Racially, UCSC is not the most diverse campus. About 55% of the university is white, while only 3% or so is black, leaving the rest of the percentage to other races, the largest portions of which being Asian/Pacific Islander and Latino/a. As for religion, it isn't really discussed much, so I think people who are really religious have a hard time finding spaces to discuss it on campus. I know there are numerous resources for Christian, Jewish, and Muslim students, but beyond that it is pretty limited. As for LGBTQ students, there is a resource center and, as a queer student, I would say there is a generally friendly atmosphere on campus. I have heard of a few problems, but mostly it is a very accepting school of LGBTQ students. Statistically, this school has the highest family income than any other school in the UC system. That means a lot of students here have their education paid for by their parents. As someone who is financially independent from her parents, I can say that my experience is very rare and sometimes it can be frustrating. Usually students wear jeans, flip flops and sweat shirts to class, nothing fancy. I would say that different types of students interact well. Most UCSC students are either from the LA/San Diego area or the Bay Area, as well as the Central Valley. There is a small international student population, as well. Students are generally politically active and aware and are definitely predominantly left politically.
There are all different students at UCSC. There are ethnic resource centers for minorities including the African American resource center, the Chicano/Latino resource center, the American Indian resource center, and the Asian/Pacific Islander resource center. These centers offer support for minority groups and put on events that anyone can attend. In addition, the Cantu Queer Center provides support for LGBT students and friends and often has mixers and other fun events. Socio-economic resources include E Squared, a building that offers free textbooks and other resources for students who need financial support. Students with disabilities are also supported at UCSC, especially at the Disability Resource Center, which makes special accommodations for students who need them. For example, I had a job through the school driving blind students to their classes. So, there is a lot of diversity at UCSC but everyone mixes together, especially in the residential colleges and at all the campus events and clubs. This is because all UCSC students are passionate, interested in academics, and open-minded. In fact, I can't think of anyone who would feel out of place at UCSC other than someone closed-minded. Students come from all over but mostly just from California because it is more costly to attend UCSC if you're from out of state.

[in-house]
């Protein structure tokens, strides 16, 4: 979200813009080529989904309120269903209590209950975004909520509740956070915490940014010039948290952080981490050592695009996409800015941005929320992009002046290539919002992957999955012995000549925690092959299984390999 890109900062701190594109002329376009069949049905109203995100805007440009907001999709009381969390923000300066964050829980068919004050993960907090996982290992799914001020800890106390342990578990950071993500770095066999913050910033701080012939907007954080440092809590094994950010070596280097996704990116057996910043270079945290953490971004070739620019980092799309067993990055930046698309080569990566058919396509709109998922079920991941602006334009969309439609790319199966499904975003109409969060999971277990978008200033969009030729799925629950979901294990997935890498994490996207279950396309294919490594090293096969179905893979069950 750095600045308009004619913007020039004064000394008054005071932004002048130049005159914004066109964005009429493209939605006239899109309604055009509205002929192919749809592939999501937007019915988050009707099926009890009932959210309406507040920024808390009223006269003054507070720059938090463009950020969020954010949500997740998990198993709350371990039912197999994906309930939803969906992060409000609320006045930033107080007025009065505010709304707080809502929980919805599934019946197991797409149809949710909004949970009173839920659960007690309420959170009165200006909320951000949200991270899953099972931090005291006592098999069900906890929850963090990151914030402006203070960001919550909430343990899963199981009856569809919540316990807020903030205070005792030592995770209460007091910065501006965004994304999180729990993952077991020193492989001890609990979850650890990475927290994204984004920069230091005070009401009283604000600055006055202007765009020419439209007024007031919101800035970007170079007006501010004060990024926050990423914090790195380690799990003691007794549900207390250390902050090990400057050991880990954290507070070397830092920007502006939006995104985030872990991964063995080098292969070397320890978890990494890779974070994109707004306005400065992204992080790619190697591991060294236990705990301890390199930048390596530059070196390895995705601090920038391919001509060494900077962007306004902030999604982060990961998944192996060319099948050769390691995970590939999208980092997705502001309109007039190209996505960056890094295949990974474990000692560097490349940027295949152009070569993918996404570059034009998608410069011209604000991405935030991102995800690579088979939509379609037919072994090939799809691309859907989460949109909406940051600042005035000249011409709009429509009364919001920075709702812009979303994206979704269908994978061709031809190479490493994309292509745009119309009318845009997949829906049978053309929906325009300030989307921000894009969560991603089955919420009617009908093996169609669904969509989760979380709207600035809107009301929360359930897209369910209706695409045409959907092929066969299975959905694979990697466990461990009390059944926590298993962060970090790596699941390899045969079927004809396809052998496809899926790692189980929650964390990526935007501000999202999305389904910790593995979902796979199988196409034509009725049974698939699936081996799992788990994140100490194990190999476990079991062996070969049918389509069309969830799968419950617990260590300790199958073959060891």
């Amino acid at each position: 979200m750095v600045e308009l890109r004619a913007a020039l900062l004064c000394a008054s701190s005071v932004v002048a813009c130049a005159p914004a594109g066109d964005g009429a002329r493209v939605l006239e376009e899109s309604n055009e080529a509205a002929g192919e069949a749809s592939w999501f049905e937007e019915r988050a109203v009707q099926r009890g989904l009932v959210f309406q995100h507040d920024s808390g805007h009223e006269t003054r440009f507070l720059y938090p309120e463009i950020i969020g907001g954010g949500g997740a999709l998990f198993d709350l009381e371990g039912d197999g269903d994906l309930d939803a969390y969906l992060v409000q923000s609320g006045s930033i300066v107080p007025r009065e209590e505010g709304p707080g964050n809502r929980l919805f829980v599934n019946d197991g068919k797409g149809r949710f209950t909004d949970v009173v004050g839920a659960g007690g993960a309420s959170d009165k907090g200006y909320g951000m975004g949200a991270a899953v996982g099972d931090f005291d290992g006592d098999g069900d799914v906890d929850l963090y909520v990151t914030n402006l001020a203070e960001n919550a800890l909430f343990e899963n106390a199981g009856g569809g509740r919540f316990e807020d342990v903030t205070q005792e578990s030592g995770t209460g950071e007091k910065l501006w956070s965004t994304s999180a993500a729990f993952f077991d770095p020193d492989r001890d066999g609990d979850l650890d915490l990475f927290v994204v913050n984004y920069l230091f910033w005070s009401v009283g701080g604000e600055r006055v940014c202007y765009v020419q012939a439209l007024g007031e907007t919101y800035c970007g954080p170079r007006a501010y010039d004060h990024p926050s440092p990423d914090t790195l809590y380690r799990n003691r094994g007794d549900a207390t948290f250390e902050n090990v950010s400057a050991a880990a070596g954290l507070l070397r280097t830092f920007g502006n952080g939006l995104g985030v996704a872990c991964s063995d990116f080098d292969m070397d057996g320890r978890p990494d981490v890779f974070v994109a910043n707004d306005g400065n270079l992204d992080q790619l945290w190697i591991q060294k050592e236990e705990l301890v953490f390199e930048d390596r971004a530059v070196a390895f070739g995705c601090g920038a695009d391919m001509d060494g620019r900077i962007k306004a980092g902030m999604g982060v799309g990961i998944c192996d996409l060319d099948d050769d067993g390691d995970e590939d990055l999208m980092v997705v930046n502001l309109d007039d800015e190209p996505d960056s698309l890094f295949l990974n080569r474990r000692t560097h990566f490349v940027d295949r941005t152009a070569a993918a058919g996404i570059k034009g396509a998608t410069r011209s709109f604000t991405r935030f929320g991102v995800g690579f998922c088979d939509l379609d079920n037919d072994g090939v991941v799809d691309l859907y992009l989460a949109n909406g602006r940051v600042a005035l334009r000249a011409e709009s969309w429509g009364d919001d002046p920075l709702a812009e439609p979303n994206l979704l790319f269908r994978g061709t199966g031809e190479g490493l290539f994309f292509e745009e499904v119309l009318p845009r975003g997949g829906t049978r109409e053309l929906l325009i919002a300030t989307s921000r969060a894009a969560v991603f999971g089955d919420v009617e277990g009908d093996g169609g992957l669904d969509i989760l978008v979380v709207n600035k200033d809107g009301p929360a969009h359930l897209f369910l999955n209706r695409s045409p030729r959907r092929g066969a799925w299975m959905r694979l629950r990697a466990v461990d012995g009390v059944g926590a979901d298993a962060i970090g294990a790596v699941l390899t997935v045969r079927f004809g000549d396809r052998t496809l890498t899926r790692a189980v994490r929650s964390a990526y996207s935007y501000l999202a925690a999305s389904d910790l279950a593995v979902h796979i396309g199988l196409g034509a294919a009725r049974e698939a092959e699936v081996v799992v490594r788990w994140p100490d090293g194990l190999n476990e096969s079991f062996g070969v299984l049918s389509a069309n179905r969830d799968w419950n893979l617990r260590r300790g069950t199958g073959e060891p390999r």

Students at UCSC are from every race, sexuality, religion and ethnicity you could imagine. There is a strong LGBT community as well as many other communities which help promote cultural difference and representation. The main difference you find at UCSC is the location of students. It seems that most white kids are at cowell and stevenson and most latino or african american students are in Oakes. While you can pick which specific college you live in, you're not always granted first choice and I find that most minorites/majorities are grouped together. I The main issue I find with social cliques on campus is that greek life has the notion of superiority. Quite far fetched since greek life is not huge on campus. However it does seem they alienate themselves from others. To each their own, but most everyone else gets along and has no issues holding conversations and building new relationships. One fun thing though about UCSC is the variety of fashion you'll find day to day. While there will always be the girls in leggings, sweatshirts and Uggs, there will usually be a guy dressed in all black leather and studs next to her in lecture hall! There's a great sense of risk with fashion as well as a relaxed attitude towards dressing for class.